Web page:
This is part of Marc H. Ellis’s “Exile and the Prophetic” feature for Mondoweiss. To read the entire series visit the archive page.
Who would have thought the Holocaust would become a central issue in the first weeks of the Trump administration?
International Holocaust Remembrance Day usually passes quietly with a pro forma White House statement about Jewish suffering during the Nazi era coupled with the admonition that such evil should never happen again. This year the White House statement changed radically; Jews mysteriously disappeared from the Holocaust.
News of a Jewless Holocaust went viral with a twist added a few days later. It appears that the State Department drew up a more traditional and historically verifiable Holocaust remembrance statement that had Jews, as they should be, front and center. Somehow, or more likely, purposely, Jews were lost in the translation.
The parsing of the White House’s Jewless Holocaust has sparked much speculation, especially with the rightwing ascendancy and anti-Semitic tendencies that surrounded President Trump and his administration. Yet, as is often the case with strange bedfellows, yet another curious turn has emerged. It appears that a Jewless Holocaust is now coupled with an Israel First foreign policy. The early days of the Trump Administration are full of surprises.
If we leave behind the internal workings of the administration, the State Department/White House flap and the machinations of White House advisers like Steve Bannon, the Holocaust issue, as usual tied to Israel, presents a serious issue: What are Jews to do with a Jewless Holocaust coupled with an Israel First policy?
For his part, Prime Minister Netanyahu and his followers in Israel have little problem with this coupling. Israel’s continuing geographic expansion takes precedence. For the Jewish establishment in the United States, so invested in the issue of anti-Semitism, the coupling is more difficult. Yet another Rubicon beckons in their support of Israel.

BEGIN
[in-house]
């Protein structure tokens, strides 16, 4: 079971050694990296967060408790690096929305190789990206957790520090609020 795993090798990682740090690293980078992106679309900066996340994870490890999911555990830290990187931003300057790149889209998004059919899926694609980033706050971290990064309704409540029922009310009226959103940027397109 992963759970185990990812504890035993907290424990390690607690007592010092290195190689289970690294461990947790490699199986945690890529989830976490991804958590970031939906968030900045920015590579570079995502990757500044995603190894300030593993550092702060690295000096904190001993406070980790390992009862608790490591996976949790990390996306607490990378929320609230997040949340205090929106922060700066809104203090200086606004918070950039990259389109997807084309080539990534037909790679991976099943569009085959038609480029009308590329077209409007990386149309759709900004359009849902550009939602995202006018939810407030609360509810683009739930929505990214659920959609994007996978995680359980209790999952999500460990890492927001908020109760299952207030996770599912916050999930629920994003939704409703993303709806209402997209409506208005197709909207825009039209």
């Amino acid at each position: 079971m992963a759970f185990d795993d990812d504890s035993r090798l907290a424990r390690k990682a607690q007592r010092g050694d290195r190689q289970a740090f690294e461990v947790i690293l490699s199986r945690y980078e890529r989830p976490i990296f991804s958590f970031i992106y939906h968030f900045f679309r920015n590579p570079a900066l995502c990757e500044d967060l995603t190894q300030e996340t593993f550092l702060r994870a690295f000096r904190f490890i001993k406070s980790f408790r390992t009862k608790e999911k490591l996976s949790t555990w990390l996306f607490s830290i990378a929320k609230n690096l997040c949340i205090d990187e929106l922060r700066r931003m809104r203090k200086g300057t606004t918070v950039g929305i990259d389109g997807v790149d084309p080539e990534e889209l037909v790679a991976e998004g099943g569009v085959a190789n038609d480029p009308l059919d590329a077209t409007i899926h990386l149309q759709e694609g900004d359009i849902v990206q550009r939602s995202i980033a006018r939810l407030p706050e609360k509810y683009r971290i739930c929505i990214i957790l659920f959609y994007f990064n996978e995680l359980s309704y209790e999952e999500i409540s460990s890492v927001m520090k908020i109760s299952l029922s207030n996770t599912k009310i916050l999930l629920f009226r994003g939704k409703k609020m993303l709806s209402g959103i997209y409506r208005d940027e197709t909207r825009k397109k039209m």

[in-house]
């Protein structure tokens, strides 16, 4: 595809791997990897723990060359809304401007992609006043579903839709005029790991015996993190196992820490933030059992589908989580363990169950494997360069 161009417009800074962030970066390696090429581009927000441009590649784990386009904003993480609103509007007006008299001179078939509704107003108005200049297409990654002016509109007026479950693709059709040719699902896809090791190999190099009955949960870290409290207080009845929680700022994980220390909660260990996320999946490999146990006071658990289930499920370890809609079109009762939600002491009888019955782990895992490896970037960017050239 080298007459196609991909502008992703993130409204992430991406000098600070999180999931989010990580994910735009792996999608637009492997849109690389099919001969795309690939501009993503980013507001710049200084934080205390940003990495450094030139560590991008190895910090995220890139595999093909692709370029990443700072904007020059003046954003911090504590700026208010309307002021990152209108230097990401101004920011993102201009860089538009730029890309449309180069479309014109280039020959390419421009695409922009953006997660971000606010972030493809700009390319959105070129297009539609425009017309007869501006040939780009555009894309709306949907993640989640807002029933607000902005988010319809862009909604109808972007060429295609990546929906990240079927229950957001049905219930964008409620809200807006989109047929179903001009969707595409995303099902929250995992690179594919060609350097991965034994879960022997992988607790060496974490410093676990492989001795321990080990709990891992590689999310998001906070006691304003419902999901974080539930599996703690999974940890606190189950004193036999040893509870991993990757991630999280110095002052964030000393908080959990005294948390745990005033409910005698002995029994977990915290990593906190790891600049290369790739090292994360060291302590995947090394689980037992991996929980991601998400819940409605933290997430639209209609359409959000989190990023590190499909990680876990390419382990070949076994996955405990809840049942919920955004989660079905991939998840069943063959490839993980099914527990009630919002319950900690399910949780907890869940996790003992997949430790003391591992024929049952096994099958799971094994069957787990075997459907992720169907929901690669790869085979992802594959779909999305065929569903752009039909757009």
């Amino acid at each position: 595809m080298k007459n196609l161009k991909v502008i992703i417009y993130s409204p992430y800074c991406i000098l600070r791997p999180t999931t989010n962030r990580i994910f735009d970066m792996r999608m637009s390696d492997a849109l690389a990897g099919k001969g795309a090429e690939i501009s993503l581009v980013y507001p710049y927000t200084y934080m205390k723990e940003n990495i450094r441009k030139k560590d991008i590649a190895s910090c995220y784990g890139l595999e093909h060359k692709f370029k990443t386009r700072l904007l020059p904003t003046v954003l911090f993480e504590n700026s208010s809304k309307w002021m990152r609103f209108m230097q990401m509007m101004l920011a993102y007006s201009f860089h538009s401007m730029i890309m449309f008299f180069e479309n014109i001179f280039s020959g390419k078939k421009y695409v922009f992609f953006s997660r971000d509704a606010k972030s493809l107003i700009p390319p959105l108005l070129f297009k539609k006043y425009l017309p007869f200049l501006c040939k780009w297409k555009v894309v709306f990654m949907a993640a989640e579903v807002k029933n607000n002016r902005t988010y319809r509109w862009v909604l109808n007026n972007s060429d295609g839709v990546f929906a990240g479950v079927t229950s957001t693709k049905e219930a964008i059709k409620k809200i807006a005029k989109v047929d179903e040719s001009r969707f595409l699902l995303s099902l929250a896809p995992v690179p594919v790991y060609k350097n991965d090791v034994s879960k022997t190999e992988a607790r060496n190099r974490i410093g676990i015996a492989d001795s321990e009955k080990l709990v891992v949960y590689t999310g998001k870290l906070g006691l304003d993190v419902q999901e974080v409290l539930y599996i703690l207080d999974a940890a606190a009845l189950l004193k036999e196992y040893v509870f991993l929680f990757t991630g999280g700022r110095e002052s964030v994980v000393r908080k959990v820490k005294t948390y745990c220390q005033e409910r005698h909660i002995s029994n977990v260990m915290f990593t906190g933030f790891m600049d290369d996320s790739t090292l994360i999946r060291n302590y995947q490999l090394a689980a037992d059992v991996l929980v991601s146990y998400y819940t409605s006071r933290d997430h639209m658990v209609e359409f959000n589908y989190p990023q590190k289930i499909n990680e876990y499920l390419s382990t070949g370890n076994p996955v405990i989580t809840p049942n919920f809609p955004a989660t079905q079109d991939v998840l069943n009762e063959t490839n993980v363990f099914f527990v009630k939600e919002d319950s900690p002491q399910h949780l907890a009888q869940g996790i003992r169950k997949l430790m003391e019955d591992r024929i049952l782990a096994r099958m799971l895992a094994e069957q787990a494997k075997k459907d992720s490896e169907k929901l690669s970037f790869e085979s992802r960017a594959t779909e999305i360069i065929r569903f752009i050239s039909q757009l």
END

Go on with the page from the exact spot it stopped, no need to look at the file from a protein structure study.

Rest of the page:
Years ago, as Israel became more controversial in the American Jewish community because of its policies toward Palestinians, the debate within the Jewish establishment was whether it could align itself with evangelical Christians whose views on social issues and Jews themselves were suspect. Though with some reluctance, by and large, the Jewish establishment chose the pro-Israel option. Christians, often far to the right politically, were chosen over critically-engaged liberal Jews.
Now another choice appears to be in the making, though in a different political landscape. Evangelical Christians embrace Jews, on their own religious terms to be sure, but nonetheless, in a positive political way. The new administration’s embrace of Israel reflects its essentialist white nationalism view of America. They see the state of Israel as a white nationalist fellow-traveler. Whether this sensibility includes Jews as white Americans is unclear.
For Jews of Conscience, the administration’s Jewless Holocaust/Israel First/White Nationalism combination is troubling beyond words. The recent bomb threats against Jewish institutions heightens the problematic. The rhetoric of solidarity among progressive dissenters opposing Trump and his policies is to combat all forms of racism, including anti-Semitism. Yet, Jews active in these movements know well that ambivalence about Jews and Jewish power exists across the board of social movements.
So on the one hand, with their opposition to Trump and ambivalence about Jews in mind, and on the other, with the knowledge that Jewish establishment monitors, censors, disciplines, in effect, persecutes Jews of Conscience, should Jews of Conscience rush to the aid of the Jewish establishment when it cries foul? Jews of Conscience know full well that the Jewish establishment’s persecution of them won’t end with pledges of solidarity against anti-Semitism.
This is where we have arrived. The cliché that power makes strange bedfellows is upon all Jews and especially Jew of Conscience in this time of national and international emergency. The days ahead will no doubt present more twists and turns on these issues and more. What to do, how to move forward, will necessitate deep thought as well as action.